2. Digital Etiquette (netiquette): The key-be a role model to the students! If you, the teacher is setting a good example for students, they are more inclined to follow your lead. They must look to someone so we should set that good example for them to look to. It is important for us to talk to our students and stress that they should not say stuff over the internet that can be taken the wrong way or can hurt someones feelings since it is very difficult to hear your tone, people may not know if you are joking or are serious. I plan on talking to my students about how they can have good "netiquette" and that they have to be careful because some people spend so much time on the computer they get brainwashed. I am going to teach them examples of bad netiquette and discuss this with the class-perhaps they have some examples they would like to share.

3. Digital Literacy: going along with digital etiquette, I cannot wait to teach my students about digital literacy. I want my students to know that computers are a very powerful tool and that it is crucial for them to know how to create and use information using this tool. So many of our kids don't have research skills that they think that they can just copy what they read and that is their research. This goes back to bad "netiquette"-plagiarsim. Digital literacy is not just being able to read the information and write it out again, literacy is reading, writing and actually understanding what it is you wrote. It is also having others able to read what you wrote. I would like for my students to be able to read something on the internet for example and be able to evaluate whether it is important to use, does it make sense? Is it correct? This is what digital literacy consists of and I plan on teaching this to my students by having whole group discussions, working in small groups with my kids on the ipod touches as well as netbooks. I would like to incorporate this with "netiquette".

Tool #10: Exploring Mobile Technology and Apps

So, like Mary I too attended an ipod touch training (same training, different time!) and it was my first time to touch and ipod touch also. We learned about itunes u, and Lit2Go also. I also had the opportunity to play around with the apps that were provided on the list (100 or so approved by SBISD) and uploaded some of them into the Ipod Touch. Some of the apps I looked at and played with are:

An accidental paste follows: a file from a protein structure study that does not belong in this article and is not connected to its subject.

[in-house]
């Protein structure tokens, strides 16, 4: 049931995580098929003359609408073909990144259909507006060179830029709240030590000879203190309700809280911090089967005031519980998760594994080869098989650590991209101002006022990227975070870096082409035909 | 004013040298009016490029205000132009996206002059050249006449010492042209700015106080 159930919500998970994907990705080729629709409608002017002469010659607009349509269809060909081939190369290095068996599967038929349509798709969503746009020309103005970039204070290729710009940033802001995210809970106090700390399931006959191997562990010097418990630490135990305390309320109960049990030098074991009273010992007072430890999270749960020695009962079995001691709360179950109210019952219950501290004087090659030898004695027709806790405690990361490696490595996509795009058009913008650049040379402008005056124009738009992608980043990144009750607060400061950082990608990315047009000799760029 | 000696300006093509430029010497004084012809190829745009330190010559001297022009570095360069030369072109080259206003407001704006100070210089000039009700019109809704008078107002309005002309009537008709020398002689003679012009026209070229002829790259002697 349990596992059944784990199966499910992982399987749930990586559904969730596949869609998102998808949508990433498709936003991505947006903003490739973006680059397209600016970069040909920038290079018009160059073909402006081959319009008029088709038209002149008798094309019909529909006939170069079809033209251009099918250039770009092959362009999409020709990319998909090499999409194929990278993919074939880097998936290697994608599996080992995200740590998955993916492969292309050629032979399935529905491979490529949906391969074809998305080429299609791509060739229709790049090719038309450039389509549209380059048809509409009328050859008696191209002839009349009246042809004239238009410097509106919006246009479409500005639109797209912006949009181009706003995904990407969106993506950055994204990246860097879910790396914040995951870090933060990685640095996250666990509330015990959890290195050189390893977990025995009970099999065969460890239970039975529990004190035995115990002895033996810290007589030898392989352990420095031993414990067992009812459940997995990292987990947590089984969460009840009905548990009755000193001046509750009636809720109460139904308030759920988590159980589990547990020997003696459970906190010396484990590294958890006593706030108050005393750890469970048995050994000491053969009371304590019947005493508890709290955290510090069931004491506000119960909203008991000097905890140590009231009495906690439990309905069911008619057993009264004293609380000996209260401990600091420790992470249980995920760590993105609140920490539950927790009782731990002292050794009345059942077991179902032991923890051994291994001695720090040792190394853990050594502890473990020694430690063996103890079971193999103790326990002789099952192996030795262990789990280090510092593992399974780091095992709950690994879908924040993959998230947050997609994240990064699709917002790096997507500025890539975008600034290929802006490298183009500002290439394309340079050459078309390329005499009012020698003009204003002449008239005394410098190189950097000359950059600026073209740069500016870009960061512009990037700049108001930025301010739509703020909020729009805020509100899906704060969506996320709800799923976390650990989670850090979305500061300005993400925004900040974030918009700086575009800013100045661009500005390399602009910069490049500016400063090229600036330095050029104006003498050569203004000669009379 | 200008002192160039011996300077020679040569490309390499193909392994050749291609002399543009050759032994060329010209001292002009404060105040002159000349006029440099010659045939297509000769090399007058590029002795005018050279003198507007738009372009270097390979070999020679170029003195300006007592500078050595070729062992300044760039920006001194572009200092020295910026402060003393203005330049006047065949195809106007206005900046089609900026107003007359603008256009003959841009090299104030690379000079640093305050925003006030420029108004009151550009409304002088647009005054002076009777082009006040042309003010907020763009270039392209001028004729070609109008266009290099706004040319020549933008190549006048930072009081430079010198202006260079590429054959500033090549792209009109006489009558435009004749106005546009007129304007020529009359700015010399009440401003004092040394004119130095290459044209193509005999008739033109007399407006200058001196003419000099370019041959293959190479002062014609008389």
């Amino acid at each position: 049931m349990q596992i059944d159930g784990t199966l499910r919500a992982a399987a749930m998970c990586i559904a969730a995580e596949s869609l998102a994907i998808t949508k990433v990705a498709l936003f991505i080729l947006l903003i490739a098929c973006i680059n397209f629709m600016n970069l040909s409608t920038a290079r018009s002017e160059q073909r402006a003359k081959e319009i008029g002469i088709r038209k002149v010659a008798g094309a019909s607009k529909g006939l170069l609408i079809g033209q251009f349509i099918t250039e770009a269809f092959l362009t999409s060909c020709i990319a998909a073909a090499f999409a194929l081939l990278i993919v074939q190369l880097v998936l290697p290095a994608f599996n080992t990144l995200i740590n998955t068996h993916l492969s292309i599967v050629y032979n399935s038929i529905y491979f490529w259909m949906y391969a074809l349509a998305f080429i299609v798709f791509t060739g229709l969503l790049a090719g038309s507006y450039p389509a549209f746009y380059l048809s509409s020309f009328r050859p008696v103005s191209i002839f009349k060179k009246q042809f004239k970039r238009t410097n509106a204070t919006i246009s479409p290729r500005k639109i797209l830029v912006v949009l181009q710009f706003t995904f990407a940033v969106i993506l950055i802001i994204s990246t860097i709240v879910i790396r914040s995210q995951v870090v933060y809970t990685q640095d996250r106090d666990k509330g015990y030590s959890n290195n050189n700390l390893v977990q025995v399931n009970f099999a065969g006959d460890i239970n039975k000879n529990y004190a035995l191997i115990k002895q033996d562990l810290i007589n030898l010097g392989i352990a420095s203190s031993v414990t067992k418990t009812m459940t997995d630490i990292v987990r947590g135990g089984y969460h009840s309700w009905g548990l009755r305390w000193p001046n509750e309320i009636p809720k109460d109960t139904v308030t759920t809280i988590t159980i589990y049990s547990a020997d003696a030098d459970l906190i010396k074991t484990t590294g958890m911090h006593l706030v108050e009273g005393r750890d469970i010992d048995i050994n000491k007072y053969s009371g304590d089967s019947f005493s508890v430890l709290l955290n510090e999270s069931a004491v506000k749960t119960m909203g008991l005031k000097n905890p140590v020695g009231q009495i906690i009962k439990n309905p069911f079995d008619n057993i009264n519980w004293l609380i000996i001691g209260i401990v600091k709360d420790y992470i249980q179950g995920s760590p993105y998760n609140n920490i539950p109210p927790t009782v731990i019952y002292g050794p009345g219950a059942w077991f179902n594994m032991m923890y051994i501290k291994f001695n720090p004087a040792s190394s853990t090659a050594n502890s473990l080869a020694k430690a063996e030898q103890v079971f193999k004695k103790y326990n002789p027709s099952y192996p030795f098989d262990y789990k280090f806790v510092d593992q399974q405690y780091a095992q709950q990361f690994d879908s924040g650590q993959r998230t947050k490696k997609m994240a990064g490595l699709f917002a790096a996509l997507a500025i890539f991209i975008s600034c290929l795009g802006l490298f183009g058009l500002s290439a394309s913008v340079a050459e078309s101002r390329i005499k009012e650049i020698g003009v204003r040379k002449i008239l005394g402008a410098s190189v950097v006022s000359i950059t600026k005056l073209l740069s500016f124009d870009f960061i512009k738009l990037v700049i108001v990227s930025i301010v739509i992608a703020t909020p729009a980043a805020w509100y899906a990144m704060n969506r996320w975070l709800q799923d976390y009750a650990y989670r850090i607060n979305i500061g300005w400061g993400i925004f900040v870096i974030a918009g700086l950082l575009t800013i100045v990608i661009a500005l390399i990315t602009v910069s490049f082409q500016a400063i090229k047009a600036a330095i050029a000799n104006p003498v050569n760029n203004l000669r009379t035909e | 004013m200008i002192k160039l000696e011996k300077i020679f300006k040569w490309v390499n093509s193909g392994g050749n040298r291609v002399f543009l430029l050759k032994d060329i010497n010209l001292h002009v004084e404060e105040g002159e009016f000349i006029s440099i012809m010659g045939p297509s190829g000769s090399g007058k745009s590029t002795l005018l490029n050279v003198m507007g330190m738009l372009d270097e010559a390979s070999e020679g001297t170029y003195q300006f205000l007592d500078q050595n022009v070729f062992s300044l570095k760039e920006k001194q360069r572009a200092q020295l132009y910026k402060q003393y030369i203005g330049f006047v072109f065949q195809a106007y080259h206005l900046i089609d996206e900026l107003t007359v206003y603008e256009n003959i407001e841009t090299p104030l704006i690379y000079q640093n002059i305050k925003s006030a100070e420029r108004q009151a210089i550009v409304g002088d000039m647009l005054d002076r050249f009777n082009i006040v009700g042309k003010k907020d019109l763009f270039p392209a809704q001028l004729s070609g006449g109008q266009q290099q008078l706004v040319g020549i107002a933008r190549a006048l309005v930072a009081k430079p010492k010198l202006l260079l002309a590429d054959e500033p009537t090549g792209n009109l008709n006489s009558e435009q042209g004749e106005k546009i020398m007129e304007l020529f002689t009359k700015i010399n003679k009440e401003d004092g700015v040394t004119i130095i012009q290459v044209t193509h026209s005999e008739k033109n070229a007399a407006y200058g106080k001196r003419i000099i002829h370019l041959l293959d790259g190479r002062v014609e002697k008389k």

1. Discuss some of the free educational apps you revewed.
AFactor Tree (students practice factorization)
ArithmeTick (like math flashcards, but on the touch)
AstroFacts (just like the name suggests-facts about outer space such as Venus has no moons, students touch the icon at the bottom for a new fact-A solar flare is a giant explosion in the Sun's atmosphere)
(penguins eat all of the numbers that match the math fact, for example-multiples of 3, students tap on the numbers that are multiples of three, the penguin eats it. Students must be careful. When students begin to play, a window pops up telling them what a multiple is and it also gives examples. They must do all of this trying to stay safe from the yeti! If a student goes to the wrong multiple, they will lose a life, if the yeti gets to them, they lost a life! Really fun!) The Lite version is available for free, which consists of two levels only and students will play for a few minutes only. You have to buy the full version from itunes.
Capitals SB (you can either study or test yourself here. If you choose study mode, you see the state and it's capital-like flashcards. This is in alphabetical order. In test mode, the game provides a state and 4 choices for the capital city. If you choose an incorrect answer, all answer choices except for the correct answer choice disappear. The game keeps score at the top of the screen.